PhD Studentship Available

4 06 2023

We have a PhD studentship available, all about eggshells. Closing date June 19th. Full details can be found in the official advert, link below!

New paper out in Royal Society Open Science

25 05 2023

Our new paper is out today, “Eggshell composition and surface properties of avian brood-parasitic species compared with non-parasitic species”. Published in Royal Society Open Science, you can read it here!

Visual Field work at Birdworld

19 05 2023

This week we spent some time at Birdworld for MSc student Ellie Lucas’s project. We’re measuring the visual fields of various tropical seabird species to determine if there is a visual basis undermining why some species are prone to flying into man-made objects and others are not. We’re very grateful to Birdworld for allowing us access to their wonderful Inca Terns. The data were fascinating. More to follow!

Quick Guide in Current Biology

8 05 2023

My new Quick Quide is out today in Current Biology, all about Siamese Fighting Fish. You can read it here!

Congrats Jack

21 04 2023

Congratulations to Jack (Thirkell) who passed his PhD viva yesterday!

Paper accepted in Royal Society Open Science

13 04 2023

Very happy our paper has been accepted in Royal Society Open Science. This paper looks at the structural properties of eggshell surfaces between brood-parasites and hosts. Congratulations to first author Steph McClelland, and thank you to the many co-authors and collaborators.

Podcast with The Hawk Conservancy

9 04 2023

I recently spent some time at The Hawk Conservancy, chatting to Tom Morath about Secretary Birds and Vultures. You can listen to the Podcasts via the link below:



7 03 2023

I am on sabbatical, and visiting Australia. While here I am focusing on writing grants and working through papers, but in my spare time have been out and about meeting the local wildlife. Been thrilling to see wild emus, wombats, koalas and echidnas, to name a few. I am currently based in Melbourne visiting Prof. Craig White at Monash University, before heading to Adelaide next week to visit Dr Phill Cassey.

PhD studentship available

14 02 2023

We have a PhD studentship available. Full details are here!

Many animals travel in groups. There are benefits and consequences to group travel, neither of which will be distributed equally among group members. What determines who obtains the most benefits when travelling in a group? One factor could be your physical positioning within the group, but in turn, what dictates where you are positioned? This cost-benefit can be exacerbated in bird flocks, as the animals are moving through a three-dimensional fluid, and having to make decisions and precise movements at immensely high speeds. Positioning could result in you being in energetically advantageous or disadvantageous positions. Previously it has been demonstrated that (a) dominance hierarchies that persist on the ground do not dictate positioning within a flock, and (b) birds within a flock will stop following a previously known leader if they sense that the individual’s knowledge has been compromised. During flight, therefore, birds must be looking to specific individuals to extract information from. Is it your position within a flock, of the degree of information and knowledge you have that will determine how much other birds look to you for movement information? What are the energetic benefits and consequences of such positioning? How many other birds within the flock can actually see you? How do individuals recognise one another? These are pivotal questions for understanding how flock dynamics function and how the flow of information operates within flocks, yet relatively little is known about these factors. This project will use to track each individual’s positioning within a flock and monitor every movement of the body, focusing on wingbeat frequency and amplitude as proxies for work rate. Individual phenotyping will involve behavioural and physiological aspects, and aspects of working memory. Personality testing will include three components typically used to assess individual behavioural traits; boldness/exploration, neophobia and dominance. The key physiological determinant will be basal metabolic rate. These complimentary approaches will ascertain how behavioural or physiological parameters regulate positioning within a flock, and whether they determine leadership tendencies. Social network analyses for both ground- and flight-based scenarios will be used to ascertain which individuals prefer to be beside which. The model species are homing pigeons (Columba livia). Key hypotheses: (i) individuals who spend more time associating with each other on the ground will choose to fly beside each other during travel, (ii) during familiar flights, birds will look to regular known flock members (‘friends’) to receive information on trajectory and heading, largely ignoring the unfamiliar (‘stranger’) birds, (iii) during unfamiliar flights – from novel release sites – individuals will retrieve information on trajectory and heading equally from familiar and unfamiliar birds due to the lack of knowledge about route in any flock members, (iv) alterations of individual appearance will cause all flock-types and manipulations to respond the same as mixing up familiar and stranger birds, as birds are unable to recognise individuals, and (v) birds flying in scenario (ii) will exhibit lower wingbeat frequencies and amplitudes than those in manipulated flocks, suggesting there is a cost to flying with unfamiliar birds.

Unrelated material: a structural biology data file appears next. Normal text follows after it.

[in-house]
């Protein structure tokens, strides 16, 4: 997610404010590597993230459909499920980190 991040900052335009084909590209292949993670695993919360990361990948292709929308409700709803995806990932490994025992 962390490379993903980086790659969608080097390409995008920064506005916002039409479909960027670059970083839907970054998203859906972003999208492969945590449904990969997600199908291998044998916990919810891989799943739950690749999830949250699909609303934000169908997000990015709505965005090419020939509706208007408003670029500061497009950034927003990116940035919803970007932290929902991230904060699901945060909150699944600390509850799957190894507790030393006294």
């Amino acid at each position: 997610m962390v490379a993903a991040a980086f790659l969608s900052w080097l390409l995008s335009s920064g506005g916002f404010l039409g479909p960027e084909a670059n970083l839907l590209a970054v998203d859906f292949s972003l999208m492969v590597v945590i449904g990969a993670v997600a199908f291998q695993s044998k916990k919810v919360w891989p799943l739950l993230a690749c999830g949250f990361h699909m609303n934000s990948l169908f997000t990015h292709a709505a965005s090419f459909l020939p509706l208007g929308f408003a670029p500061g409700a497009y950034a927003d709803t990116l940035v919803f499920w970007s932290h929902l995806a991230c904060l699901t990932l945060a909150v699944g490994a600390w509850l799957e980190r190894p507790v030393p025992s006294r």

New paper out in Methods in Ecology and Evolution

8 02 2023

Our new paper is out today in Methods in Ecology and Evolution. Titled “Biologically inspired herding of animal groups by robots”, you can read it here!